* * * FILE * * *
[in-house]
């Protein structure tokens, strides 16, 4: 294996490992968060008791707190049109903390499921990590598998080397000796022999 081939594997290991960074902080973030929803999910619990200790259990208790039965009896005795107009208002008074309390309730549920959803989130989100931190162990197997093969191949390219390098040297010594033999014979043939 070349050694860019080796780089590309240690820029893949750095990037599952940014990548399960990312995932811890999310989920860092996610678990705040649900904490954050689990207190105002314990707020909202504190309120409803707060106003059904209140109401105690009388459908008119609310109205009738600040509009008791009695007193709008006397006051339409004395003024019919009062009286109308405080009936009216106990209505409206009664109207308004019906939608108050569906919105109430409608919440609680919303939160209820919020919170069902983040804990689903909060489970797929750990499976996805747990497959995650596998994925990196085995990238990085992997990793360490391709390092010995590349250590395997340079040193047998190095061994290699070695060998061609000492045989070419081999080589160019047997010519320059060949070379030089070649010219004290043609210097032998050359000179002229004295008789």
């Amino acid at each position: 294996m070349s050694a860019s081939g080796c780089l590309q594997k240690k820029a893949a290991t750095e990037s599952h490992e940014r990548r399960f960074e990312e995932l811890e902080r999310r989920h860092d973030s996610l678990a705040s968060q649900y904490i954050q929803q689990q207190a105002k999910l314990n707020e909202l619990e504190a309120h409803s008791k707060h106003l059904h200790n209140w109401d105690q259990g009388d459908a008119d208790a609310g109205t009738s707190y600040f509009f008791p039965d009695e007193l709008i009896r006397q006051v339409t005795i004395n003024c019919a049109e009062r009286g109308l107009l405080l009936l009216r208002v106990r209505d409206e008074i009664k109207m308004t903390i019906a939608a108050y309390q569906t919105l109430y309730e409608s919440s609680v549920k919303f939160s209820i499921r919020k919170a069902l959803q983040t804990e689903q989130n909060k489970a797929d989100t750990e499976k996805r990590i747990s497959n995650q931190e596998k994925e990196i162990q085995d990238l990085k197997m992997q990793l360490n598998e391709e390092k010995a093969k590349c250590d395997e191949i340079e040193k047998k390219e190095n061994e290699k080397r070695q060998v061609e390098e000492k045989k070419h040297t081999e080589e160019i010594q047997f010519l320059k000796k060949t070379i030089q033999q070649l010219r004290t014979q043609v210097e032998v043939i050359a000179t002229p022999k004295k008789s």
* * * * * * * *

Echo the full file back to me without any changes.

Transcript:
[in-house]
């Protein structure tokens, strides 16, 4: 294996490992968060008791707190049109903390499921990590598998080397000796022999 081939594997290991960074902080973030929803999910619990200790259990208790039965009896005795107009208002008074309390309730549920959803989130989100931190162990197997093969191949390219390098040297010594033999014979043939 070349050694860019080796780089590309240690820029893949750095990037599952940014990548399960990312995932811890999310989920860092996610678990705040649900904490954050689990207190105002314990707020909202504190309120409803707060106003059904209140109401105690009388459908008119609310109205009738600040509009008791009695007193709008006397006051339409004395003024019919009062009286109308405080009936009216106990209505409206009664109207308004019906939608108050569906919105109430409608919440609680919303939160209820919020919170069902983040804990689903909060489970797929750990499976996805747990497959995650596998994925990196085995990238990085992997990793360490391709390092010995590349250590395997340079040193047998190095061994290699070695060998061609000492045989070419081999080589160019047997010519320059060949070379030089070649010219004290043609210097032998050359000179002229004295008789």
């Amino acid at each position: 294996m070349s050694a860019s081939g080796c780089l590309q594997k240690k820029a893949a290991t750095e990037s599952h490992e940014r990548r399960f960074e990312e995932l811890e902080r999310r989920h860092d973030s996610l678990a705040s968060q649900y904490i954050q929803q689990q207190a105002k999910l314990n707020e909202l619990e504190a309120h409803s008791k707060h106003l059904h200790n209140w109401d105690q259990g009388d459908a008119d208790a609310g109205t009738s707190y600040f509009f008791p039965d009695e007193l709008i009896r006397q006051v339409t005795i004395n003024c019919a049109e009062r009286g109308l107009l405080l009936l009216r208002v106990r209505d409206e008074i009664k109207m308004t903390i019906a939608a108050y309390q569906t919105l109430y309730e409608s919440s609680v549920k919303f939160s209820i499921r919020k919170a069902l959803q983040t804990e689903q989130n909060k489970a797929d989100t750990e499976k996805r990590i747990s497959n995650q931190e596998k994925e990196i162990q085995d990238l990085k197997m992997q990793l360490n598998e391709e390092k010995a093969k590349c250590d395997e191949i340079e040193k047998k390219e190095n061994e290699k080397r070695q060998v061609e390098e000492k045989k070419h040297t081999e080589e160019i010594q047997f010519l320059k000796k060949t070379i030089q033999q070649l010219r004290t014979q043609v210097e032998v043939i050359a000179t002229p022999k004295k008789s």